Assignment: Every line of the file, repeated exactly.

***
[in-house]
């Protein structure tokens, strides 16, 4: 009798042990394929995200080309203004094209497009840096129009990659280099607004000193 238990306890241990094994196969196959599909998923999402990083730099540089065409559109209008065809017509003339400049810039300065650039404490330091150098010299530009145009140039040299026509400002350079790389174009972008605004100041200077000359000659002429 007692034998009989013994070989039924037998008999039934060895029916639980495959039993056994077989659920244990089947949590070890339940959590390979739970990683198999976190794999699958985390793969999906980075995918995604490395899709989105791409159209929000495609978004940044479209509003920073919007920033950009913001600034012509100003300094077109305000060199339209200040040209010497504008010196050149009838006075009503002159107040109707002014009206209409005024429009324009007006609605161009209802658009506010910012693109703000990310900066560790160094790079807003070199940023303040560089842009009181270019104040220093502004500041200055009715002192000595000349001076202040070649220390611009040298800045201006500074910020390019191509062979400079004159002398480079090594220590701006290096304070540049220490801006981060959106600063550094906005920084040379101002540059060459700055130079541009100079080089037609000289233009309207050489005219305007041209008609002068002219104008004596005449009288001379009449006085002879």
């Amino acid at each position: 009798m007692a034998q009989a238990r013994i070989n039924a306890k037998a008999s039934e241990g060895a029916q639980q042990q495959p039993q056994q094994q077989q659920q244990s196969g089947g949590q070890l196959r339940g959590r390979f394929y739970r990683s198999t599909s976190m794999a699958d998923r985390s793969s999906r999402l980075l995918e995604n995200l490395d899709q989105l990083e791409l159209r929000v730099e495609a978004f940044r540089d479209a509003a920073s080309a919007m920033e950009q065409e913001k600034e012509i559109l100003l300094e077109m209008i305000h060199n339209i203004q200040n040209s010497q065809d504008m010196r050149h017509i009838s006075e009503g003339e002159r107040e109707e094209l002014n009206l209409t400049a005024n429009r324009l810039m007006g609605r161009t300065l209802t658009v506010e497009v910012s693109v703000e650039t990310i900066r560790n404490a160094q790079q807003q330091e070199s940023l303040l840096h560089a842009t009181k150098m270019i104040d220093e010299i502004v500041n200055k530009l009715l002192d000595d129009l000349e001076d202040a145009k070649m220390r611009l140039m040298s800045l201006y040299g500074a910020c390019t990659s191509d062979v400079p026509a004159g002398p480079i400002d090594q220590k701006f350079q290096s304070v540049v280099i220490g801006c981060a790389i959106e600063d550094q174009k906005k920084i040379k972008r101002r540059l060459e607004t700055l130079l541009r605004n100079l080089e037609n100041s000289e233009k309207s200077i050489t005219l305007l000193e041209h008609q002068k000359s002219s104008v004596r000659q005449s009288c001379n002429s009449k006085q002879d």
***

[in-house]
């Protein structure tokens, strides 16, 4: 009798042990394929995200080309203004094209497009840096129009990659280099607004000193 238990306890241990094994196969196959599909998923999402990083730099540089065409559109209008065809017509003339400049810039300065650039404490330091150098010299530009145009140039040299026509400002350079790389174009972008605004100041200077000359000659002429 007692034998009989013994070989039924037998008999039934060895029916639980495959039993056994077989659920244990089947949590070890339940959590390979739970990683198999976190794999699958985390793969999906980075995918995604490395899709989105791409159209929000495609978004940044479209509003920073919007920033950009913001600034012509100003300094077109305000060199339209200040040209010497504008010196050149009838006075009503002159107040109707002014009206209409005024429009324009007006609605161009209802658009506010910012693109703000990310900066560790160094790079807003070199940023303040560089842009009181270019104040220093502004500041200055009715002192000595000349001076202040070649220390611009040298800045201006500074910020390019191509062979400079004159002398480079090594220590701006290096304070540049220490801006981060959106600063550094906005920084040379101002540059060459700055130079541009100079080089037609000289233009309207050489005219305007041209008609002068002219104008004596005449009288001379009449006085002879």
């Amino acid at each position: 009798m007692a034998q009989a238990r013994i070989n039924a306890k037998a008999s039934e241990g060895a029916q639980q042990q495959p039993q056994q094994q077989q659920q244990s196969g089947g949590q070890l196959r339940g959590r390979f394929y739970r990683s198999t599909s976190m794999a699958d998923r985390s793969s999906r999402l980075l995918e995604n995200l490395d899709q989105l990083e791409l159209r929000v730099e495609a978004f940044r540089d479209a509003a920073s080309a919007m920033e950009q065409e913001k600034e012509i559109l100003l300094e077109m209008i305000h060199n339209i203004q200040n040209s010497q065809d504008m010196r050149h017509i009838s006075e009503g003339e002159r107040e109707e094209l002014n009206l209409t400049a005024n429009r324009l810039m007006g609605r161009t300065l209802t658009v506010e497009v910012s693109v703000e650039t990310i900066r560790n404490a160094q790079q807003q330091e070199s940023l303040l840096h560089a842009t009181k150098m270019i104040d220093e010299i502004v500041n200055k530009l009715l002192d000595d129009l000349e001076d202040a145009k070649m220390r611009l140039m040298s800045l201006y040299g500074a910020c390019t990659s191509d062979v400079p026509a004159g002398p480079i400002d090594q220590k701006f350079q290096s304070v540049v280099i220490g801006c981060a790389i959106e600063d550094q174009k906005k920084i040379k972008r101002r540059l060459e607004t700055l130079l541009r605004n100079l080089e037609n100041s000289e233009k309207s200077i050489t005219l305007l000193e041209h008609q002068k000359s002219s104008v004596r000659q005449s009288c001379n002429s009449k006085q002879d």